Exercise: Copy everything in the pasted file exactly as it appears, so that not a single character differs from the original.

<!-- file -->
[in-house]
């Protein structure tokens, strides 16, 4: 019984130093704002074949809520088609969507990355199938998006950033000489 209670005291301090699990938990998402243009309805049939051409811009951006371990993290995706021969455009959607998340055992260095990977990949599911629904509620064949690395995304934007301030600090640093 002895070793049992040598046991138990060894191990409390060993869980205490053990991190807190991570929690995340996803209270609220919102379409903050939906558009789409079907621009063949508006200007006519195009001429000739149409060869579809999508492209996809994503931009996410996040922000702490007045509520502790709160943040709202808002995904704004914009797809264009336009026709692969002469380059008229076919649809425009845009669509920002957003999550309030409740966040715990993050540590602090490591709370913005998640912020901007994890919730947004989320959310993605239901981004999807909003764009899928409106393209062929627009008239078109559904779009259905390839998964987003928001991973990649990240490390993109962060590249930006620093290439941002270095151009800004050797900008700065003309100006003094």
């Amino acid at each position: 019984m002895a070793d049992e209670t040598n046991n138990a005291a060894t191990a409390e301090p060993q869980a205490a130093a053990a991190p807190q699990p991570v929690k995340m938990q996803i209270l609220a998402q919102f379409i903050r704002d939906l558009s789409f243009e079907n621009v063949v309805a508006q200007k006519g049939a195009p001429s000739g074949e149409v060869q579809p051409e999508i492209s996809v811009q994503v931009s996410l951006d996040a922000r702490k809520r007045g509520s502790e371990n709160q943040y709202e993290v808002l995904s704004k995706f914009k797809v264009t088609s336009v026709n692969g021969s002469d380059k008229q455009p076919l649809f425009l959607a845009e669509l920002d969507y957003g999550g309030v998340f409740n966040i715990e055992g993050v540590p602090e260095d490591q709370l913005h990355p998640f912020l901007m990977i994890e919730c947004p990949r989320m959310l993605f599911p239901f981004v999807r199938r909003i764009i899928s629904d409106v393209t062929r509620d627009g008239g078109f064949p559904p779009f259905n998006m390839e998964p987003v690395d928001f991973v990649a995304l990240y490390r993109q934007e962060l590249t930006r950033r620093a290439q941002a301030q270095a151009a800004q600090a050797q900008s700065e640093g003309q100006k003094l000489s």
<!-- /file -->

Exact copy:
[in-house]
């Protein structure tokens, strides 16, 4: 019984130093704002074949809520088609969507990355199938998006950033000489 209670005291301090699990938990998402243009309805049939051409811009951006371990993290995706021969455009959607998340055992260095990977990949599911629904509620064949690395995304934007301030600090640093 002895070793049992040598046991138990060894191990409390060993869980205490053990991190807190991570929690995340996803209270609220919102379409903050939906558009789409079907621009063949508006200007006519195009001429000739149409060869579809999508492209996809994503931009996410996040922000702490007045509520502790709160943040709202808002995904704004914009797809264009336009026709692969002469380059008229076919649809425009845009669509920002957003999550309030409740966040715990993050540590602090490591709370913005998640912020901007994890919730947004989320959310993605239901981004999807909003764009899928409106393209062929627009008239078109559904779009259905390839998964987003928001991973990649990240490390993109962060590249930006620093290439941002270095151009800004050797900008700065003309100006003094």
């Amino acid at each position: 019984m002895a070793d049992e209670t040598n046991n138990a005291a060894t191990a409390e301090p060993q869980a205490a130093a053990a991190p807190q699990p991570v929690k995340m938990q996803i209270l609220a998402q919102f379409i903050r704002d939906l558009s789409f243009e079907n621009v063949v309805a508006q200007k006519g049939a195009p001429s000739g074949e149409v060869q579809p051409e999508i492209s996809v811009q994503v931009s996410l951006d996040a922000r702490k809520r007045g509520s502790e371990n709160q943040y709202e993290v808002l995904s704004k995706f914009k797809v264009t088609s336009v026709n692969g021969s002469d380059k008229q455009p076919l649809f425009l959607a845009e669509l920002d969507y957003g999550g309030v998340f409740n966040i715990e055992g993050v540590p602090e260095d490591q709370l913005h990355p998640f912020l901007m990977i994890e919730c947004p990949r989320m959310l993605f599911p239901f981004v999807r199938r909003i764009i899928s629904d409106v393209t062929r509620d627009g008239g078109f064949p559904p779009f259905n998006m390839e998964p987003v690395d928001f991973v990649a995304l990240y490390r993109q934007e962060l590249t930006r950033r620093a290439q941002a301030q270095a151009a800004q600090a050797q900008s700065e640093g003309q100006k003094l000489s």